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Museums Association Feature on Museums & Gardens

With green spaces at a premium in cities and growing public concern over pollution, climate change and biodiversity, museums are starting to look at how they can use their gardens in new ways.

Tate Britain recently unveiled plans to revamp its garden, which sits on Millbank opposite the river Thames.

The new space is being redeveloped in partnership with the Royal Horticultural Society, while landscape design practice Tom Stuart-Smith Studio, in collaboration with architects Feilden Fowles, has won the tender to create the project. The Clore Duffield Foundation is funding the scheme.

“Since this area was last redesigned, the world has changed and we all feel that public spaces in the heart of our cities need to work harder,” Stuart-Smith says.

“Mown lawns and clipped hedges are hard-pressed to do this on their own. We hope to make Tate Britain a haven for wildlife, and bring beauty, complexity and joy into this garden in the heart of London.”

Reflecting priorities inside their buildings, museums are developing outdoor spaces that are more accessible and inclusive than they used to be, with some even including interpretation for visitors.

“A lot of people don’t have access to green spaces so it’s important to us that our gardens are free and open to all,” says Heather Stevens, the head gardener at the Museum of the Home in east London.

“It is important to have accessible pathways for visitors, and seating. Good plant interest all year round with signage means people can learn and see what plants are called.”

With community wellbeing also a priority, many museums are seeing their gardens as a way to support this.

“Our gardens encourage visitors to spend time outside in an oasis of calm, in a relaxing atmosphere and, of course, around wildlife,” Stevens says.

“We are also building a new Discovery Garden with local primary school children, encouraging them to learn about the mental and physical health benefits of green spaces.”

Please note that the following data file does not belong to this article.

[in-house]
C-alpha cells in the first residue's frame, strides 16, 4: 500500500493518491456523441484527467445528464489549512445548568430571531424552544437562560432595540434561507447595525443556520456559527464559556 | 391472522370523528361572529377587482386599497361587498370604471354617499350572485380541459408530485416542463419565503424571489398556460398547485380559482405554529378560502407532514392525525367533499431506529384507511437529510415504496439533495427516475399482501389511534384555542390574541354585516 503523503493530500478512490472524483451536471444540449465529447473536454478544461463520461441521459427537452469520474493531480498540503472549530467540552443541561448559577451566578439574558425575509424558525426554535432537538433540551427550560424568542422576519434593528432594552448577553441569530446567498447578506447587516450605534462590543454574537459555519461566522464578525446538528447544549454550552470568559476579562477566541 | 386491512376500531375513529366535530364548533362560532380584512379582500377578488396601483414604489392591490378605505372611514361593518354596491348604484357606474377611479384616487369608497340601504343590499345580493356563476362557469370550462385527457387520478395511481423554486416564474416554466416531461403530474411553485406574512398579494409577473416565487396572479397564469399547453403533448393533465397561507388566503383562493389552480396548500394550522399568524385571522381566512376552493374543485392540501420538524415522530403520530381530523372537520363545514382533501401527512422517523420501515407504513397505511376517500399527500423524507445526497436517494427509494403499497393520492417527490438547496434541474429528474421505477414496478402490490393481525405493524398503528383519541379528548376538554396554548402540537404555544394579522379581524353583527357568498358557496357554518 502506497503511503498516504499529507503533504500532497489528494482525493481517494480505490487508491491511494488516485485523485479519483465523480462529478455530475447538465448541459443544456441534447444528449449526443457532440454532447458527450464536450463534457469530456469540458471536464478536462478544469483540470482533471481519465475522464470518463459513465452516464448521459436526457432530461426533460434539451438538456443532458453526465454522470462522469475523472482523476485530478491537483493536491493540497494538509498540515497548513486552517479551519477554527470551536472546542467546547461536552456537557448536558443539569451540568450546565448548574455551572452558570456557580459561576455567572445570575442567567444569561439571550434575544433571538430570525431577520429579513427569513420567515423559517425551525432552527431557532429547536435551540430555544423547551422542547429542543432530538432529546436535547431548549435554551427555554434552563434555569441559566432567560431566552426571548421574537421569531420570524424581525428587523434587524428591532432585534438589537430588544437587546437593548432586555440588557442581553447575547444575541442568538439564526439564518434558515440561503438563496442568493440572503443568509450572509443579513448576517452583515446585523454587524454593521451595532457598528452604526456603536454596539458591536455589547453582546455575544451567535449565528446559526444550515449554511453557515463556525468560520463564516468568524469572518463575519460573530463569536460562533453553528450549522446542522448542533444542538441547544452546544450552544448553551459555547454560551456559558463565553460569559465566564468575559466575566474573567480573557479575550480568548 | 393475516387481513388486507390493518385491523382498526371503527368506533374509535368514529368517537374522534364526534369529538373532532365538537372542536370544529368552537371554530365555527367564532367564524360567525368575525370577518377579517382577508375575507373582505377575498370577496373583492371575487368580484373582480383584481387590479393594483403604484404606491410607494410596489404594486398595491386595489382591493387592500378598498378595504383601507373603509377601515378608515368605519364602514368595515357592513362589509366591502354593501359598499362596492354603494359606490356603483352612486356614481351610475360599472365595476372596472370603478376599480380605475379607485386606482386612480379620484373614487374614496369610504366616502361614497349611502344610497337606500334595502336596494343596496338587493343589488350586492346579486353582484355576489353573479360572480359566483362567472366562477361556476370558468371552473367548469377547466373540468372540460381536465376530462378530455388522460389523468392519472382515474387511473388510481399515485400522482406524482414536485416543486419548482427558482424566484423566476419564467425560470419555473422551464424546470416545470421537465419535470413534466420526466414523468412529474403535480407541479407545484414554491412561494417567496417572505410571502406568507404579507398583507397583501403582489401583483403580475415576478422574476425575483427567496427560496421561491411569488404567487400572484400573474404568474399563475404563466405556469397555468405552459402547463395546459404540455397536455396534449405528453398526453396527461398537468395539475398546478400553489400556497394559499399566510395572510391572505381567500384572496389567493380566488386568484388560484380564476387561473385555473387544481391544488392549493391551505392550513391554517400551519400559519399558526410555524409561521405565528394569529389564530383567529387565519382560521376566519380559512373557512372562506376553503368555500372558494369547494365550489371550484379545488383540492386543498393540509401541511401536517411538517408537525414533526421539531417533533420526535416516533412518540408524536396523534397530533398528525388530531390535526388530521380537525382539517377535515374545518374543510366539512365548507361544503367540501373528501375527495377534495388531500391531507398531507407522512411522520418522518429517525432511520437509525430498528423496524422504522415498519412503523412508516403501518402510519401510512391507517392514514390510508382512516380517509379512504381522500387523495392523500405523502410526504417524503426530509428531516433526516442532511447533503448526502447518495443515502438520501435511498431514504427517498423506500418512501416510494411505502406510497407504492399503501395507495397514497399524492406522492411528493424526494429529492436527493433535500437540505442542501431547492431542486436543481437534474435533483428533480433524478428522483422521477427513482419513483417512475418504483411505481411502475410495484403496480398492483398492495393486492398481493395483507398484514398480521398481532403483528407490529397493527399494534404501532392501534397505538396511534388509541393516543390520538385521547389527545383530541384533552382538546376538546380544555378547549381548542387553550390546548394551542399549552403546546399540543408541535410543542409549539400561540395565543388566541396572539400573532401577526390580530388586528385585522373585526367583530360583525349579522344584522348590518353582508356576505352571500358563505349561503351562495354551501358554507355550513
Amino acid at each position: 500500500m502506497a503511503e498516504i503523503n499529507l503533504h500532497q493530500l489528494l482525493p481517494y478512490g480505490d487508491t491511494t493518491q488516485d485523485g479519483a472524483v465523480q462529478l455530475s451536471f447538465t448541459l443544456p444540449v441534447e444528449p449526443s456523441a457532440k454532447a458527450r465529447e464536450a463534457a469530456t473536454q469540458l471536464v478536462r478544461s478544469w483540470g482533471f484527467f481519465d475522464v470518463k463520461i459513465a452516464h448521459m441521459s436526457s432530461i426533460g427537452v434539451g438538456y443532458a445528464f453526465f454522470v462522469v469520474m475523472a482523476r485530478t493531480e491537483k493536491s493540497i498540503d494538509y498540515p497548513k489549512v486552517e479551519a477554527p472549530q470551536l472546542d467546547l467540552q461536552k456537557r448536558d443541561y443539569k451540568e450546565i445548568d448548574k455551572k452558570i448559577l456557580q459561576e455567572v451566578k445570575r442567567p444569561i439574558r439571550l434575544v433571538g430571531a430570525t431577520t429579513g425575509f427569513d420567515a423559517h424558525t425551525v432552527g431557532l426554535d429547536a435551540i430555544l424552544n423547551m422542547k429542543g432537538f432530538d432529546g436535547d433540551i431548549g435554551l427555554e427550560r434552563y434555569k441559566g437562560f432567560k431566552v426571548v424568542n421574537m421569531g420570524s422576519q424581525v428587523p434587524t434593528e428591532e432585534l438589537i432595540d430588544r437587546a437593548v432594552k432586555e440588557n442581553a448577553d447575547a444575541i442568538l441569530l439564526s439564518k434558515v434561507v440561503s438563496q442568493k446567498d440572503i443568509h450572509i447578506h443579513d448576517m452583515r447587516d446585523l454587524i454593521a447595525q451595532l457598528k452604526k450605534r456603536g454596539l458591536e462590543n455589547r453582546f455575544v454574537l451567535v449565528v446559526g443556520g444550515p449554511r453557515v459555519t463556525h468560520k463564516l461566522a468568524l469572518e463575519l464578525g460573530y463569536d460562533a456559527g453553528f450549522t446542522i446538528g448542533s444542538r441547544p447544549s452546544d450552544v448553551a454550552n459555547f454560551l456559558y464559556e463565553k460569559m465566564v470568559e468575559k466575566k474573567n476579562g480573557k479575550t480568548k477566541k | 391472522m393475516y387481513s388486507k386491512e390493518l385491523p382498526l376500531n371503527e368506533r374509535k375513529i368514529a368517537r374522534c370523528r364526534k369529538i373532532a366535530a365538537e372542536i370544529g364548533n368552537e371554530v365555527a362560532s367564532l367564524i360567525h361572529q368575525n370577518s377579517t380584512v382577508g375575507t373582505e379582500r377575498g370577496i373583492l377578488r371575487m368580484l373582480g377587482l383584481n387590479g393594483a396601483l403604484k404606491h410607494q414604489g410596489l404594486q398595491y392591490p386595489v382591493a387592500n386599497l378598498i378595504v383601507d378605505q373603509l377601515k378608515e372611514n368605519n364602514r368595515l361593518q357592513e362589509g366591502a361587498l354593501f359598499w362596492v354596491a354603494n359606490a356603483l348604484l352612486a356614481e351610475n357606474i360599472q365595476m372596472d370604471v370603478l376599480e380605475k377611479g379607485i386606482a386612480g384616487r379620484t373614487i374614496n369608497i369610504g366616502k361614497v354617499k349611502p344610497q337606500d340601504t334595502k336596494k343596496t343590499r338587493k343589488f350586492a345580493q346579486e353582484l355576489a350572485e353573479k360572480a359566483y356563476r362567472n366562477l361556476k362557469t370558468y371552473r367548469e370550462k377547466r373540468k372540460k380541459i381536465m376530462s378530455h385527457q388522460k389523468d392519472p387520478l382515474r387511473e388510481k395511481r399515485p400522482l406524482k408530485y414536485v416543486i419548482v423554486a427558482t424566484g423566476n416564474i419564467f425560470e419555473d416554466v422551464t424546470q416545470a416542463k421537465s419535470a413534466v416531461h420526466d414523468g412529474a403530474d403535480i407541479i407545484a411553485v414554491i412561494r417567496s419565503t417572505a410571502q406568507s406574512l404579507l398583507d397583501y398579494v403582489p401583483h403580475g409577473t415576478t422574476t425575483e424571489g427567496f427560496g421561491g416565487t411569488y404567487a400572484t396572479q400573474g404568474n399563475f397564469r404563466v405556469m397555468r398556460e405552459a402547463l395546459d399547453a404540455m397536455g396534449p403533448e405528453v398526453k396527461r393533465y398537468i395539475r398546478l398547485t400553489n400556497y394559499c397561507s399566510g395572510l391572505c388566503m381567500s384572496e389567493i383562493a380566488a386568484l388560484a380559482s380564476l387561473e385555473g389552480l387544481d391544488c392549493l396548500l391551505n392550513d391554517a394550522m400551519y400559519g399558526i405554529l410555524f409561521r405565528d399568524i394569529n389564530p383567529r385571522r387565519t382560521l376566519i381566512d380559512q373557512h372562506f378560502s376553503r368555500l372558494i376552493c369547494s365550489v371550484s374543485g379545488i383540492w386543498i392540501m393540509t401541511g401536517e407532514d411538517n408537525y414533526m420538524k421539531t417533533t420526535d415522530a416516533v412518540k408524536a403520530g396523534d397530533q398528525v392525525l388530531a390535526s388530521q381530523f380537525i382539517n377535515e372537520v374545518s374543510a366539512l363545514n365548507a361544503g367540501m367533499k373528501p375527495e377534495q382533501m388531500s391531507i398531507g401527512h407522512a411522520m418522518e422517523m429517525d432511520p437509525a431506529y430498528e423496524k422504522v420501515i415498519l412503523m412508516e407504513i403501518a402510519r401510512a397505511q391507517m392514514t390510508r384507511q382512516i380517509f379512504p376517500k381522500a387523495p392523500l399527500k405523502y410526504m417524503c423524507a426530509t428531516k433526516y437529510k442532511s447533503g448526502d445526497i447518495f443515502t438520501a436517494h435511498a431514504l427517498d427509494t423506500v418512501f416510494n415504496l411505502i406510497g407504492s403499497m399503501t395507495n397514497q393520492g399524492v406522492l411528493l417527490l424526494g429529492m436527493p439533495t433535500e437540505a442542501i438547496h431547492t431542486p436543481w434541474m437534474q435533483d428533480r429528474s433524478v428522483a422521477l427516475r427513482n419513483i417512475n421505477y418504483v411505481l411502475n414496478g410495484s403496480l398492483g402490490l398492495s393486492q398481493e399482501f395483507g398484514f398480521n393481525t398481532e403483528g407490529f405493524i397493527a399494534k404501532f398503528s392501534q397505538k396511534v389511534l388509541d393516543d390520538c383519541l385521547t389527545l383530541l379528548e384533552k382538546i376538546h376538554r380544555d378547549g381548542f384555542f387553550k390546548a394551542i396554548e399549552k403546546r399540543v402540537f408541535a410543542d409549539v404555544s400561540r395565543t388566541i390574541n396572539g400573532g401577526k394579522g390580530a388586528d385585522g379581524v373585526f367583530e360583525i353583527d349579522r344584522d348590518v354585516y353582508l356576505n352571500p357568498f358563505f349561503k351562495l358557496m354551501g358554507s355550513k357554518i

Supporting wellbeing is one of the key aims for Brighton & Hove City Council and Brighton & Hove Museums, which have received a £4.3m National Lottery Heritage Fund grant to restore the historic Royal Pavilion Garden.

“The gardens are a rare city centre green space in Brighton and are treasured by local people and visitors,” says a Brighton & Hove Museums spokesperson.

“We will be looking for creative and innovative ways to promote wellbeing, working in partnership with a wide range of people and local organisations to make the very most of the opportunity. Community engagement with the garden is an essential part of the project and wellbeing is a key part of that.”

The interpretation plan for the garden is designed to improve the wayfinding, making it easier for visitors to discover its history and its plants.

The restoration will make it safer and more accessible, while the project will also involve work with local schools and other community groups to shape the programming and interpretation.

This approach will ensure that the events and activities taking place in the garden are inclusive and appealing for a wide range of audiences.

A sanctuary for the homeless

Community engagement is central to the philosophy of the Museum of Homelessness (MoH), which has been busy developing its first permanent home in a small gatekeeper’s cottage in Finsbury Park, north London.

The organisation, which is run by people with direct experience of homelessness, sees the garden that surrounds the cottage as a core part of the experience. All visitors will take a tour that includes performance, poetry, object-handling, chats and more.

“Our museum garden is already important to the existing community,” says Jess Turtle, one of the co-founders of MoH. “People have used the site for outdoor drinking and other things for about 12 years while the site was unused.

“When we moved in, we didn’t want to displace anyone, but we also wanted to make a site of healing and recovery, so it needs to be a sober site. The first thing we did was provide things that are needed, like hot and cold-water taps, which are available 24/7. This has helped us make good relationships with people.

MoH does not need to lock the gate at night as people treat the place with respect and care, keeping to the sobriety boundaries that have been set together.

“The community has designed the transformation of the entire site and we are doing it mostly by hand,” Turtle says. “We have designed a welcome area for visitors that will challenge the stigma of homelessness. We are restoring the pond and the original pathways, and we are making a sacred space to remember those we have lost.

“Visitors will be able to explore how we reuse things that other people throw away, and the huge amount of creativity and skill that exists within our community.”

An award-winning, ecologically-minded design for a community-centric museum stems from a holistic redefinition of exhibition, storage and community spaces, all with no commensurate increase in energy use.

Entrance to Museum of the Home with people sitting on a bench in the foreground in Hackney London